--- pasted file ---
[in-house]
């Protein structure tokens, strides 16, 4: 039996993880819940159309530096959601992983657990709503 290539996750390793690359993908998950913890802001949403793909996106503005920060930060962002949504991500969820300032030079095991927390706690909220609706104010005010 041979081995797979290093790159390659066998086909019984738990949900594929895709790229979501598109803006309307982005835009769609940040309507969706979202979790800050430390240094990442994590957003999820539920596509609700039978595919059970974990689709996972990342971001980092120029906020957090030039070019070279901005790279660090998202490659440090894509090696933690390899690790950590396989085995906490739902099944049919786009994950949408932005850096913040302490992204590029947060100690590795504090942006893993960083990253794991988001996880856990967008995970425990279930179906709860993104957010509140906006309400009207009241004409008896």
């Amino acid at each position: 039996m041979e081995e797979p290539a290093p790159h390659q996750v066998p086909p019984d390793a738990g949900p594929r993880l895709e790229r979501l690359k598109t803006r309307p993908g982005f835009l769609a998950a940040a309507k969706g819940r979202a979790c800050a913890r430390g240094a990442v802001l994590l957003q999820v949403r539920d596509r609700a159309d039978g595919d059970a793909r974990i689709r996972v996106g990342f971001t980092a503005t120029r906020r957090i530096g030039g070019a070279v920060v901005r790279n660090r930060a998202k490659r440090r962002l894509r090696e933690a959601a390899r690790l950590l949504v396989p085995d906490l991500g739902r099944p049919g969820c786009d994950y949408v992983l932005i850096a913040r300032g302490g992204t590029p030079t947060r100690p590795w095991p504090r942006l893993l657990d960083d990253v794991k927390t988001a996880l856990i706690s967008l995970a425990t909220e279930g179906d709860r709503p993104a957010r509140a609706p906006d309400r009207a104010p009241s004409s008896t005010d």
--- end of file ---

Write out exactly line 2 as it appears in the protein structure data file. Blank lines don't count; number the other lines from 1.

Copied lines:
């Protein structure tokens, strides 16, 4: 039996993880819940159309530096959601992983657990709503 290539996750390793690359993908998950913890802001949403793909996106503005920060930060962002949504991500969820300032030079095991927390706690909220609706104010005010 041979081995797979290093790159390659066998086909019984738990949900594929895709790229979501598109803006309307982005835009769609940040309507969706979202979790800050430390240094990442994590957003999820539920596509609700039978595919059970974990689709996972990342971001980092120029906020957090030039070019070279901005790279660090998202490659440090894509090696933690390899690790950590396989085995906490739902099944049919786009994950949408932005850096913040302490992204590029947060100690590795504090942006893993960083990253794991988001996880856990967008995970425990279930179906709860993104957010509140906006309400009207009241004409008896």